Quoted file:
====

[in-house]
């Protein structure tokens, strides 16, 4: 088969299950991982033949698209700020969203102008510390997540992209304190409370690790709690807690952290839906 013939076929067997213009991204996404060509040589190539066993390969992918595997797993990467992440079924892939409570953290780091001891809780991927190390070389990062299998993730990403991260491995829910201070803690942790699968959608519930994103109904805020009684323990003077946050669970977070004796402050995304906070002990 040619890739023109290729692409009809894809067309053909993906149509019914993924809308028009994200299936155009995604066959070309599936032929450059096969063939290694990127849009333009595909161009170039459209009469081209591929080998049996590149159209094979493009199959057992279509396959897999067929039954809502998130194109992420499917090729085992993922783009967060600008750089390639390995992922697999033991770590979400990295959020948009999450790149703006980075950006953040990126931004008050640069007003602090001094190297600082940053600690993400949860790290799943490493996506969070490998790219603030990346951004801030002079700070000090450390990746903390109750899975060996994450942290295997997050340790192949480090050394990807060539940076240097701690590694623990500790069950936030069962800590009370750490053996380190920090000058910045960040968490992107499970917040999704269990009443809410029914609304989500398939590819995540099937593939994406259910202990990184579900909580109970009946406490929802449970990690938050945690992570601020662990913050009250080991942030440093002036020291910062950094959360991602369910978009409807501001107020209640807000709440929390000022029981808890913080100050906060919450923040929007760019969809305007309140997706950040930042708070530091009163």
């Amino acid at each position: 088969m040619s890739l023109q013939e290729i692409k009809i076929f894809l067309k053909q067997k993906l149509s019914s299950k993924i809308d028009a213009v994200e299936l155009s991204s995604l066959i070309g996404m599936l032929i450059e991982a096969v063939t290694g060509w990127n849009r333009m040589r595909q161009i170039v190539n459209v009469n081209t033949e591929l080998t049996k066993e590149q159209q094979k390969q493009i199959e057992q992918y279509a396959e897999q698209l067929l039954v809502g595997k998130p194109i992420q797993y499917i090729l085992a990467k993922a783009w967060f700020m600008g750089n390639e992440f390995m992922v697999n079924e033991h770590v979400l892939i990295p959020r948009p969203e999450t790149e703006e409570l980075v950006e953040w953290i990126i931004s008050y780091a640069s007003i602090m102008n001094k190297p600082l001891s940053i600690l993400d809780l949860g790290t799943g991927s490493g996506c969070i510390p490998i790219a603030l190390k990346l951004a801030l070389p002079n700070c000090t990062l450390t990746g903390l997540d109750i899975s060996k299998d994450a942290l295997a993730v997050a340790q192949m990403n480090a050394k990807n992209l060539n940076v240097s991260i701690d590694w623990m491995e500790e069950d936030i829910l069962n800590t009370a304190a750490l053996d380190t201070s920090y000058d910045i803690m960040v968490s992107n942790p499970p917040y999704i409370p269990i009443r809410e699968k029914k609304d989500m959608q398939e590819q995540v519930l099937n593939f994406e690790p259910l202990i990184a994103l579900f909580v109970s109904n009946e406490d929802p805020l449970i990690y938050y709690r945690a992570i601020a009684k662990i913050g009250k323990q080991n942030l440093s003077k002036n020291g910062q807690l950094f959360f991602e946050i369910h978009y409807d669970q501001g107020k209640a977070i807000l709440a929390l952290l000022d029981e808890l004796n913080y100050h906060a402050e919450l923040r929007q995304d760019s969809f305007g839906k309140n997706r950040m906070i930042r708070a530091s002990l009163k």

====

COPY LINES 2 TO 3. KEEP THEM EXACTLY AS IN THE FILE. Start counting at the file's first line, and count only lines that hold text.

């Protein structure tokens, strides 16, 4: 088969299950991982033949698209700020969203102008510390997540992209304190409370690790709690807690952290839906 013939076929067997213009991204996404060509040589190539066993390969992918595997797993990467992440079924892939409570953290780091001891809780991927190390070389990062299998993730990403991260491995829910201070803690942790699968959608519930994103109904805020009684323990003077946050669970977070004796402050995304906070002990 040619890739023109290729692409009809894809067309053909993906149509019914993924809308028009994200299936155009995604066959070309599936032929450059096969063939290694990127849009333009595909161009170039459209009469081209591929080998049996590149159209094979493009199959057992279509396959897999067929039954809502998130194109992420499917090729085992993922783009967060600008750089390639390995992922697999033991770590979400990295959020948009999450790149703006980075950006953040990126931004008050640069007003602090001094190297600082940053600690993400949860790290799943490493996506969070490998790219603030990346951004801030002079700070000090450390990746903390109750899975060996994450942290295997997050340790192949480090050394990807060539940076240097701690590694623990500790069950936030069962800590009370750490053996380190920090000058910045960040968490992107499970917040999704269990009443809410029914609304989500398939590819995540099937593939994406259910202990990184579900909580109970009946406490929802449970990690938050945690992570601020662990913050009250080991942030440093002036020291910062950094959360991602369910978009409807501001107020209640807000709440929390000022029981808890913080100050906060919450923040929007760019969809305007309140997706950040930042708070530091009163």
């Amino acid at each position: 088969m040619s890739l023109q013939e290729i692409k009809i076929f894809l067309k053909q067997k993906l149509s019914s299950k993924i809308d028009a213009v994200e299936l155009s991204s995604l066959i070309g996404m599936l032929i450059e991982a096969v063939t290694g060509w990127n849009r333009m040589r595909q161009i170039v190539n459209v009469n081209t033949e591929l080998t049996k066993e590149q159209q094979k390969q493009i199959e057992q992918y279509a396959e897999q698209l067929l039954v809502g595997k998130p194109i992420q797993y499917i090729l085992a990467k993922a783009w967060f700020m600008g750089n390639e992440f390995m992922v697999n079924e033991h770590v979400l892939i990295p959020r948009p969203e999450t790149e703006e409570l980075v950006e953040w953290i990126i931004s008050y780091a640069s007003i602090m102008n001094k190297p600082l001891s940053i600690l993400d809780l949860g790290t799943g991927s490493g996506c969070i510390p490998i790219a603030l190390k990346l951004a801030l070389p002079n700070c000090t990062l450390t990746g903390l997540d109750i899975s060996k299998d994450a942290l295997a993730v997050a340790q192949m990403n480090a050394k990807n992209l060539n940076v240097s991260i701690d590694w623990m491995e500790e069950d936030i829910l069962n800590t009370a304190a750490l053996d380190t201070s920090y000058d910045i803690m960040v968490s992107n942790p499970p917040y999704i409370p269990i009443r809410e699968k029914k609304d989500m959608q398939e590819q995540v519930l099937n593939f994406e690790p259910l202990i990184a994103l579900f909580v109970s109904n009946e406490d929802p805020l449970i990690y938050y709690r945690a992570i601020a009684k662990i913050g009250k323990q080991n942030l440093s003077k002036n020291g910062q807690l950094f959360f991602e946050i369910h978009y409807d669970q501001g107020k209640a977070i807000l709440a929390l952290l000022d029981e808890l004796n913080y100050h906060a402050e919450l923040r929007q995304d760019s969809f305007g839906k309140n997706r950040m906070i930042r708070a530091s002990l009163k």